Minimum Wages Could Be Lowered In Arizona, Florida
WASHINGTON -- Republican lawmakers in Arizona are pushing legislation that would lower the legal minimum wage for younger part-time workers and tipped workers such as restaurant servers, just as Florida lawmakers are considering dropping their state's tipped rate as well.
In both cases, proponents of the measures are arguing that the wage floor for such employees is too onerous on businesses.
The Arizona proposal, HCR 2056, would amend state law so that an employer could pay a teenage worker $3 less than the current minimum wage per hour if the worker is employed either part-time or on a temporary basis. The Arizona minimum wage is currently $7.65 -- forty cents more than the federal rate -- meaning that many teenagers could end up being paid $4.65 per hour if voters approve the proposal in a ballot initiative later this year.
An amendment to the legislation would also cut the minimum wage that employers must pay tipped employees by more than $2 per hour. The minimum wage for servers and other tipped workers in Arizona is currently $4.65. If a worker's tips don't add up to the normal minimum wage of $7.65, the employer must cover the difference -- a stipulation that would not change with the legislation.
The proposal, which was sponsored by the House of Representatives' majority leader, Rep. Steve Court (R-Mesa), passed through the state commerce committee last week along party lines. Court could not be reached for comment. According to an article by Arizona's Cronkite News Service, Court said at a recent hearing that the minimum wage for teenagers is "causing employers to employ fewer people. It also makes us a lot less competitive."
The amendment to the Arizona legislation is similar to a proposal in the Florida legislature, where the tourism and commerce committee is considering giving businesses the option of dropping the state minimum wage for servers, currently $4.65, in favor of the lower federal one of $2.13. However, if the employer opts for the lower wage and the employee doesn't earn at least $9.98 per hour after tips, the employer would have to make up the difference.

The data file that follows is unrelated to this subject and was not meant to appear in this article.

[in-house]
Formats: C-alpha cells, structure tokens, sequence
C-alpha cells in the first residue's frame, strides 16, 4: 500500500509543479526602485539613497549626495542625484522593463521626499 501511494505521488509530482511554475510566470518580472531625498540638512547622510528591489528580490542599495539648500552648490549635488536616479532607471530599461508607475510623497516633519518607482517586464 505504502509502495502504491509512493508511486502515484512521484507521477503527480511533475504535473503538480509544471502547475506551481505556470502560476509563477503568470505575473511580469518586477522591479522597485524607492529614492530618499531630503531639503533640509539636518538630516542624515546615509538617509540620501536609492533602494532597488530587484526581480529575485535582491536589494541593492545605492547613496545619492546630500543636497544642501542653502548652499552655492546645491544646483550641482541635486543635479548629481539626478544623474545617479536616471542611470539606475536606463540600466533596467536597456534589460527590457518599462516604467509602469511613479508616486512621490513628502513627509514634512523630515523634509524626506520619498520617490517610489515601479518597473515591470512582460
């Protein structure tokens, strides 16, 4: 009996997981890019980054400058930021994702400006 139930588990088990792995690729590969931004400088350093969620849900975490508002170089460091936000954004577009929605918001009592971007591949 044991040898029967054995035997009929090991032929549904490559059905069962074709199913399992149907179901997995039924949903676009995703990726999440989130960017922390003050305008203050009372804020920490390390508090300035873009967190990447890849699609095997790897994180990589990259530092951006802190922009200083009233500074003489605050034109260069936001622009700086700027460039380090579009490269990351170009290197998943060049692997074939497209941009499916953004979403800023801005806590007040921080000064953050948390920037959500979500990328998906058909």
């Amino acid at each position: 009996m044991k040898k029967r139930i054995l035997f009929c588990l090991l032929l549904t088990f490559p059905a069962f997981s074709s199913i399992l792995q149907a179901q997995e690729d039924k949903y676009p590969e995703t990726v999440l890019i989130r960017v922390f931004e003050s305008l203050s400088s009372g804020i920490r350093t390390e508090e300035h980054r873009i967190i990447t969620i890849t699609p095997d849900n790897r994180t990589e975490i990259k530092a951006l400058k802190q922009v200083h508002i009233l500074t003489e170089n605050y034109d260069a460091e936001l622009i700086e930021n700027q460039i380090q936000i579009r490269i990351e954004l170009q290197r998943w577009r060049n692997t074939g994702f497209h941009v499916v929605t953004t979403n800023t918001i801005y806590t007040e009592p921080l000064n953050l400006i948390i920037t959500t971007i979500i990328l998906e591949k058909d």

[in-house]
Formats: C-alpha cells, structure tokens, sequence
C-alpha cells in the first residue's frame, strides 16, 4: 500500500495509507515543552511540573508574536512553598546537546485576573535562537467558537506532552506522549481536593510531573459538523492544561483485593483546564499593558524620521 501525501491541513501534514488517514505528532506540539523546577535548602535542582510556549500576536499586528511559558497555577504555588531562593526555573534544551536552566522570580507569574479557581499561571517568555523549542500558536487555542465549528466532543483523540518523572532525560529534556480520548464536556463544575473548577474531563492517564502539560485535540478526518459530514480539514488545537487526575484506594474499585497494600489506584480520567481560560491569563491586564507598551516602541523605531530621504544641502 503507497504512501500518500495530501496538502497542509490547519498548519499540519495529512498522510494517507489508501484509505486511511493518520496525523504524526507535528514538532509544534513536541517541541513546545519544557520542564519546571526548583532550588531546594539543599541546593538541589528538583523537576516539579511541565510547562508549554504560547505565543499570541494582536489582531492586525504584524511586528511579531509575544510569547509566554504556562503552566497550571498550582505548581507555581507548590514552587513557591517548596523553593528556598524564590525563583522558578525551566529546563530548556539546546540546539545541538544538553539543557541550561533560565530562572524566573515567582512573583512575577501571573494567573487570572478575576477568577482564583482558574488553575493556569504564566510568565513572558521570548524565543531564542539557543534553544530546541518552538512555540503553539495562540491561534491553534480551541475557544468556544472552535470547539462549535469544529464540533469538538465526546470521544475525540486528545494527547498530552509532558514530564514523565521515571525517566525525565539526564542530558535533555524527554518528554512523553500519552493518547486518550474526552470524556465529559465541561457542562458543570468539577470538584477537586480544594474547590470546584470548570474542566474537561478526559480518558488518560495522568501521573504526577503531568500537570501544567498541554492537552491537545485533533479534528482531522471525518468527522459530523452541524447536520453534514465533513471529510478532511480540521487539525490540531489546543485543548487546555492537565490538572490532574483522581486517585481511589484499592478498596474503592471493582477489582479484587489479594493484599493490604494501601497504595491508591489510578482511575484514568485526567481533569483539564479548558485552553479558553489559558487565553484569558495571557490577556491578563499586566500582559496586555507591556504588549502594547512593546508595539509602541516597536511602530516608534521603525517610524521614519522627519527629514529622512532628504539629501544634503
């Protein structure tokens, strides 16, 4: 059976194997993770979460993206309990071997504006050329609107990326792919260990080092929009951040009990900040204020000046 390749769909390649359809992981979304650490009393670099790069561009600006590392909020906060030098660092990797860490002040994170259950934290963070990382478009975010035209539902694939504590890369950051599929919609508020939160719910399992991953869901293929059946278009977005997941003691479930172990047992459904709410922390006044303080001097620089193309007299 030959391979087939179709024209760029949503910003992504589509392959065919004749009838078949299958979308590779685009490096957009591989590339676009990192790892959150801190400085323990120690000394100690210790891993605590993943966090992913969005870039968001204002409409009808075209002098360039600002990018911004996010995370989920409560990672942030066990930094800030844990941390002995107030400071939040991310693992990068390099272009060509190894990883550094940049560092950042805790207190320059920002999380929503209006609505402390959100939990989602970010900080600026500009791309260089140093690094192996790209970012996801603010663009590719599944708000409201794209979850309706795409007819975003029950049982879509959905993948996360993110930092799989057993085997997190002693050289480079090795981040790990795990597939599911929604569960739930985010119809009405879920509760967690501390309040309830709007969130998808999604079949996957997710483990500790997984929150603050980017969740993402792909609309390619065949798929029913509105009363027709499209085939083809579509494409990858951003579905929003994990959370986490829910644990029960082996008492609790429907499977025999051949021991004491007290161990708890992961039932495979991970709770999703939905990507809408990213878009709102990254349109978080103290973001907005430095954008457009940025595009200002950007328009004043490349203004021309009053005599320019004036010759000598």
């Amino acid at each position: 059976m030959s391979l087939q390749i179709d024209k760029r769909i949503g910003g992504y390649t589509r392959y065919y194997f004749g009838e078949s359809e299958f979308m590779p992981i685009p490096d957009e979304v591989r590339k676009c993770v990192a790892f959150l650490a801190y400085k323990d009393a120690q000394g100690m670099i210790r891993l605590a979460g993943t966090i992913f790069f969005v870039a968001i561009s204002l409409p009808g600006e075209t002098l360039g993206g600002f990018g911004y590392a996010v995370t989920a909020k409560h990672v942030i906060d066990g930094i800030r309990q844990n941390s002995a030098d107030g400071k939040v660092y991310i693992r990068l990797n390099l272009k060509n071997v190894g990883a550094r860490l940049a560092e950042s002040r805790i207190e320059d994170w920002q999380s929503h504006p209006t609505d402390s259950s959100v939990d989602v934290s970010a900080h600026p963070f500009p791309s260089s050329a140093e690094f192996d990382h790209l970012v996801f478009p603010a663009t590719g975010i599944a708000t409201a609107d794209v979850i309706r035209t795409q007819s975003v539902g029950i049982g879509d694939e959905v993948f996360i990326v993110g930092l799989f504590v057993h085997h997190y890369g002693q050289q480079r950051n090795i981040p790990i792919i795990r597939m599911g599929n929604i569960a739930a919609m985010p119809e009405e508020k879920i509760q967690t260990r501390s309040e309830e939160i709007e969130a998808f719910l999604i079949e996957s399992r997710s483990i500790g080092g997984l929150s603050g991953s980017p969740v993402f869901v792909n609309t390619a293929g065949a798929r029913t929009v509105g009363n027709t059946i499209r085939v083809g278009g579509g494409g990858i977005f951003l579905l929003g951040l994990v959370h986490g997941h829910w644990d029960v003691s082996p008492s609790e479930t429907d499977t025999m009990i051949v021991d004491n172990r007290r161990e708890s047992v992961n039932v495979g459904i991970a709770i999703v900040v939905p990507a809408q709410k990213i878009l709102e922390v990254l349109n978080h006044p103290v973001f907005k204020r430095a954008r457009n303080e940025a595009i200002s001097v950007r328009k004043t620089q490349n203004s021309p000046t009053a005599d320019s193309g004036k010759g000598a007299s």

Since the proposal surfaced in the GOP-controlled legislature earlier this month, some Florida lawmakers and businesses have faced a backlash, with worker advocacy groups denouncing it as an attack on low-wage workers and a boon to the restaurant industry. Members of the Florida AFL-CIO have been leaving literature behind on restaurant tables to inform servers of the potential changes, and the group also put together a protest outside an Outback Steakhouse in Miami Lakes. Organizers encouraged attendees to dress in 1980's garb to mock a minimum wage they described as being from an earlier era.
Outback Steakhouse's parent company, OSI Restaurant Partners, supports the Florida measure, according to the Orlando Sentinel. The Tampa-based company, which counts Carrabba's Italian Grill and Bonefish Grill among its holdings, gave more than $120,000 last year to 32 Republicans running for state office.
Carol Dover, president of the Florida Restaurant and Lodging Association, told The Huffington Post in a statement that the proposal under consideration has been mischaracterized. "There appears to be confusion as to the legislation," said Dover, whose trade group supports the proposal. "No one is having their wages cut. Employees are being guaranteed 130% of the state minimum wage if the employer elects to offer that option."
But Rich Templin, legislative and political director of the Florida AFL-CIO, argues that the measure would simply let employers save money at workers' expense.
"We believe that many people in the legislature, from both sides of the aisle, once they understand what it's about will not be supportive of this," says Templin. "It really is a pretty despicable idea."